Halo: The Master Chief Collection public testing has been delayed

As you may have already guessed, the first public tests for Halo: The Master Chief Collection won't be kicking off this month. Halo community director Brian Jarrard warned that there was a chance they wouldn't begin in April, which he's now confirmed. 

"I know excitement and anticipation is off the charts and everyone here inside the studio shares it as well," he wrote in a Halo Insiders update. "But this is a really complicated project and we all agree that quality trumps everything else and we need to bring MCC to PC at the bar Halo fans and PC players expect and demand."

Progress is being made, but it's proving to be more challenging than the studio expected. In a previous update, Jarrard explained some of the additional complexities that the PC version adds. 

"One of the team's main priorities to support PC flighting is getting the mouse/keyboard controls feeling as good as possible and there's been good progress on that front," he wrote. "Some key things are still coming together though—for example, in yesterday's playtest build, the full UI and functionality to remap keys isn't in yet so if you want to change defaults, it requires launching a separate application. That works for now, but isn't a viable experience for any kind of external flighting."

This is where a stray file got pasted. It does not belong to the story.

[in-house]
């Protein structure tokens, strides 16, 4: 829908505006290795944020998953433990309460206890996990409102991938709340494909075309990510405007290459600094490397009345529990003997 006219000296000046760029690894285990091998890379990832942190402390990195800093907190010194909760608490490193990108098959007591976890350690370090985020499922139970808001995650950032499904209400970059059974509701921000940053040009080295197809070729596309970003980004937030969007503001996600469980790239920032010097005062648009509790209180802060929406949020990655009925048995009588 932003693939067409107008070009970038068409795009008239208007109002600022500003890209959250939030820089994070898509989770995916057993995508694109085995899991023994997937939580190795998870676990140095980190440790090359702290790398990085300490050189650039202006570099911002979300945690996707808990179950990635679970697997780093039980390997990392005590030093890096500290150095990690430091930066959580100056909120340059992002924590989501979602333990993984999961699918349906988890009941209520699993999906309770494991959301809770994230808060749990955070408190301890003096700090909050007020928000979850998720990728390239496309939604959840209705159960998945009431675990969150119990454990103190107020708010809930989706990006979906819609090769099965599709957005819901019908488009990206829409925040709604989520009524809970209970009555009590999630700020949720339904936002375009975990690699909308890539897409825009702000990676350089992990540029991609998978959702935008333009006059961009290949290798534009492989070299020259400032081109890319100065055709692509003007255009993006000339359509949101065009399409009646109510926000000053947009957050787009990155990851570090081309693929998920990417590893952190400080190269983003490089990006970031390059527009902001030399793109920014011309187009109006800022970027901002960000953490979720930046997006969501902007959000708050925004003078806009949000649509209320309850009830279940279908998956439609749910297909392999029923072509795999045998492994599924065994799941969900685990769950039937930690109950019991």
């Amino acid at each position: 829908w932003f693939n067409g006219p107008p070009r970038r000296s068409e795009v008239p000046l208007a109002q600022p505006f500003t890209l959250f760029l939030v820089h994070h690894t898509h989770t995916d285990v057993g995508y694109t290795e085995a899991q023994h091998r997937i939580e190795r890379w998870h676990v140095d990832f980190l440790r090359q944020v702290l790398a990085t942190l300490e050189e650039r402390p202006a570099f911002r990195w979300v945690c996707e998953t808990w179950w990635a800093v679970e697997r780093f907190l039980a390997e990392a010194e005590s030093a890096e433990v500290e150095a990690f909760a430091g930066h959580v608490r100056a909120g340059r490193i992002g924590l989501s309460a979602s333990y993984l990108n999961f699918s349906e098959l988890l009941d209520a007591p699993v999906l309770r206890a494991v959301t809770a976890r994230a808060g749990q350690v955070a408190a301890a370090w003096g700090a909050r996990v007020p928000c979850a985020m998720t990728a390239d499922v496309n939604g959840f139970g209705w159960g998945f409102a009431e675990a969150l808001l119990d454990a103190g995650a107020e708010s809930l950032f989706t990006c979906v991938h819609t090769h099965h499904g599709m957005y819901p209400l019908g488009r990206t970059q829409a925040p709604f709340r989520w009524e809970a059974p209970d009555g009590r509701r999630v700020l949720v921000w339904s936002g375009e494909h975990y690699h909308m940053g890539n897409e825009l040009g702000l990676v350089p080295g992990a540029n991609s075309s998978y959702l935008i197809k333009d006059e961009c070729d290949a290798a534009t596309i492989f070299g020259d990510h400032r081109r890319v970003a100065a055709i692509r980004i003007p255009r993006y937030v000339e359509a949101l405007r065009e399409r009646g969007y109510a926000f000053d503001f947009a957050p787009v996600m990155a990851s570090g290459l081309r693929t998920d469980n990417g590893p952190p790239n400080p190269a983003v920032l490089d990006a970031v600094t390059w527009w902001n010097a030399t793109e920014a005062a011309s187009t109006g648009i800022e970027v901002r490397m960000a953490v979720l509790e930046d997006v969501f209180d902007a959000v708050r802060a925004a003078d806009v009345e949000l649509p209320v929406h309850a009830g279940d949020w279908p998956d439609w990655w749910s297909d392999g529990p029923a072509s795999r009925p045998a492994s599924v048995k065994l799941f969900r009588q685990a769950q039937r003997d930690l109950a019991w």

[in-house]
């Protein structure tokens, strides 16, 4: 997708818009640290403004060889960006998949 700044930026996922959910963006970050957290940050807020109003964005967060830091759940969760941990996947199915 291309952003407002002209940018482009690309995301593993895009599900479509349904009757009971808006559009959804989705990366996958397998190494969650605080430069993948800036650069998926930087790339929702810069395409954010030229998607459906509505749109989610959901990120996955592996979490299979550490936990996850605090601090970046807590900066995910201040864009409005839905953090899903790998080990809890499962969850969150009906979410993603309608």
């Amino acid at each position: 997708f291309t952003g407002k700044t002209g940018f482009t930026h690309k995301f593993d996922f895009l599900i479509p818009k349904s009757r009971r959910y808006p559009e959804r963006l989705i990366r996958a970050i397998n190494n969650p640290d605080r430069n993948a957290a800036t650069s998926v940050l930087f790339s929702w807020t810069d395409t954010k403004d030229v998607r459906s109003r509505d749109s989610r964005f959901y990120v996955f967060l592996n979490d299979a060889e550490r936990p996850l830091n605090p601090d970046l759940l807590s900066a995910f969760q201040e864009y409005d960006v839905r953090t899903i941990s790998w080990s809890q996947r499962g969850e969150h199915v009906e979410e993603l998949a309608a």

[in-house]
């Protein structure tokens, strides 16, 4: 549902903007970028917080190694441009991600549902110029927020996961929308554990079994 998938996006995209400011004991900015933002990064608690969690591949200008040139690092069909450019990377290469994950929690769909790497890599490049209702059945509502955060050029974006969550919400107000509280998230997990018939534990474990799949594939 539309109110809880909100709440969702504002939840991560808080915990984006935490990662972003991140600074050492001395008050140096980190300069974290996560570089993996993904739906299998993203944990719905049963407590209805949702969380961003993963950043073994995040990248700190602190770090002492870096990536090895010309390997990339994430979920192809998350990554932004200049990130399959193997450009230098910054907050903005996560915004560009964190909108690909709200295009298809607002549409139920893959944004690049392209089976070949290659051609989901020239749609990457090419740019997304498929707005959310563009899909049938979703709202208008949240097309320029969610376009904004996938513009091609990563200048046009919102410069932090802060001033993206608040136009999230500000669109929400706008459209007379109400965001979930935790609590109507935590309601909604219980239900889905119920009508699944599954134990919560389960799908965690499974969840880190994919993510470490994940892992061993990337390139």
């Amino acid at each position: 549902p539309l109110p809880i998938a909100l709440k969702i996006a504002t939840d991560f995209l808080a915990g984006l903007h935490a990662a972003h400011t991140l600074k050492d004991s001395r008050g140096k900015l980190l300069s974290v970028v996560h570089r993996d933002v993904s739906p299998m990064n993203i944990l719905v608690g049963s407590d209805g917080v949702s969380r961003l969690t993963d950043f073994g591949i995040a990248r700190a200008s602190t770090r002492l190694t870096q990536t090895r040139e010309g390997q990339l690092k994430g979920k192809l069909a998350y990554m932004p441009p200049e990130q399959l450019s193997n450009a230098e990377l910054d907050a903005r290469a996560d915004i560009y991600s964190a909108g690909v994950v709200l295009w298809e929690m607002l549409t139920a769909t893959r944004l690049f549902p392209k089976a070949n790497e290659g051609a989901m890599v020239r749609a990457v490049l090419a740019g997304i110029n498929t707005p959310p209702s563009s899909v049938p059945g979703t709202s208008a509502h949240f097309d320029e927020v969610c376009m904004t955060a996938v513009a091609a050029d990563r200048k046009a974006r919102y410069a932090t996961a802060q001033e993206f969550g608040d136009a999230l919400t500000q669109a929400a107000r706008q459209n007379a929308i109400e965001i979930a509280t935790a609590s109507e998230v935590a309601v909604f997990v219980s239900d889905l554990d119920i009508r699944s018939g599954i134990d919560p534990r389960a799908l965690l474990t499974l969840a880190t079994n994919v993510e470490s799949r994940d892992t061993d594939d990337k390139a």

Jarrard doesn't offer a new date or window, but 343 Industries will be posting a developer update later today, showing how Reach and the rest of the MCC are progressing. 

Fraser Brown
Online Editor

Fraser is the UK online editor and has actually met The Internet in person. With over a decade of experience, he's been around the block a few times, serving as a freelancer, news editor and prolific reviewer. Strategy games have been a 30-year-long obsession, from tiny RTSs to sprawling political sims, and he never turns down the chance to rave about Total War or Crusader Kings. He's also been known to set up shop in the latest MMO and likes to wind down with an endlessly deep, systemic RPG. These days, when he's not editing, he can usually be found writing features that are 1,000 words too long or talking about his dog.